More media, less news?

The New York Times reported yesterday on a study of the coverage of six major stories during one week in July 2009.   According to the Times, the study found that 83 percent of the news reports conveyed “no new information” and that of the stories that did contain some new information, 95 percent came from “old media”  (emphasis mine).  I would put this into the “depressing but not surprising” category.   The Times article concludes: “the study offered support for the argument often made by the traditional media that, so far, most of what the digital news outlets offer is repetition and commentary, not new information.”   We have heard these arguments a lot; it is interesting — and useful — to see empirical evidence of the phenomenon.  I think it’s a real problem.  As a lawyer and legal academic it frustrates me that there does not appear to be a legal solution to this problem.  I wonder if there is any solution at all?

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3 Responses

  1. I’m not sure which problem there is a solution for. Is the problem that we have no news because it gets repeated for free, driving traditional media (which has invested in news-gathering) out of business?

    Or, is the problem that new media, as great as it is, doesn’t have any incentive to develop new news and thus won’t fulfill its full potential?

    I suppose these both could be problems at the same time. There is a legal solution, though hard to enforce. The Supreme Court came up with it 100 or so years ago – the “hot news”/misappropriation doctrine. I suspect most cyberlaw types disagree with me that hot news is a good idea, but this study seems to suggest a place for it in properly incentivizing the news-gathering.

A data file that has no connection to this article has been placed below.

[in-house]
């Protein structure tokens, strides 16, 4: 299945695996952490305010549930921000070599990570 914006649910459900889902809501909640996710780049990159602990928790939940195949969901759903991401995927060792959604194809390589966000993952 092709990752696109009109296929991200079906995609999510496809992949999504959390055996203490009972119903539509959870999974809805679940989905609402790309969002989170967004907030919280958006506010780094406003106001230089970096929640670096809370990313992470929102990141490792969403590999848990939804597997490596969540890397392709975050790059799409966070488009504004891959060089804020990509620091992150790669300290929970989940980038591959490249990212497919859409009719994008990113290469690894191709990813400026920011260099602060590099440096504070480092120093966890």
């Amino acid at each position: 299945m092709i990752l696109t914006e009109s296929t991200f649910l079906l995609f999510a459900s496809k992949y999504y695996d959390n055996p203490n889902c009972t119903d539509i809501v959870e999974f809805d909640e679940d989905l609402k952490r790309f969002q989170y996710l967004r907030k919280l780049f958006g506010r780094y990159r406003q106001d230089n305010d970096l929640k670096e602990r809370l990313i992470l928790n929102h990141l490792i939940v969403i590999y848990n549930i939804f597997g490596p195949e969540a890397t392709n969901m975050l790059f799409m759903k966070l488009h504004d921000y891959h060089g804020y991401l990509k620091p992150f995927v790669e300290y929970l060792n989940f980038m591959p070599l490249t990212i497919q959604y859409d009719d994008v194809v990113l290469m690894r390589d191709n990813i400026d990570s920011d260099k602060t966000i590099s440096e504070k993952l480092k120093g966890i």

Then again, if the repetition and commentary are original rather than copied, I suppose hot news will do little as well.

  2. question says:

    yes, please explain what “problem” you refer to.

  3. Viva Moffat says:

    As Michael points out, there are a number of potential issues. One significant one, in my opinion, is the fact (highlighted by the study) that it is still the traditional or “old” media that conducts the vast majority of the news gathering and investigative reporting, but “old” media appears to be an industry in decline. If the traditional media disappears (or is greatly diminished), who will do that investigative reporting? The current business models for the “new” media do not seem to be sufficient to support in depth reporting, news gathering, international bureaus, etc. Maybe that will change: people will pay subscription fees? or advertising will become more lucrative?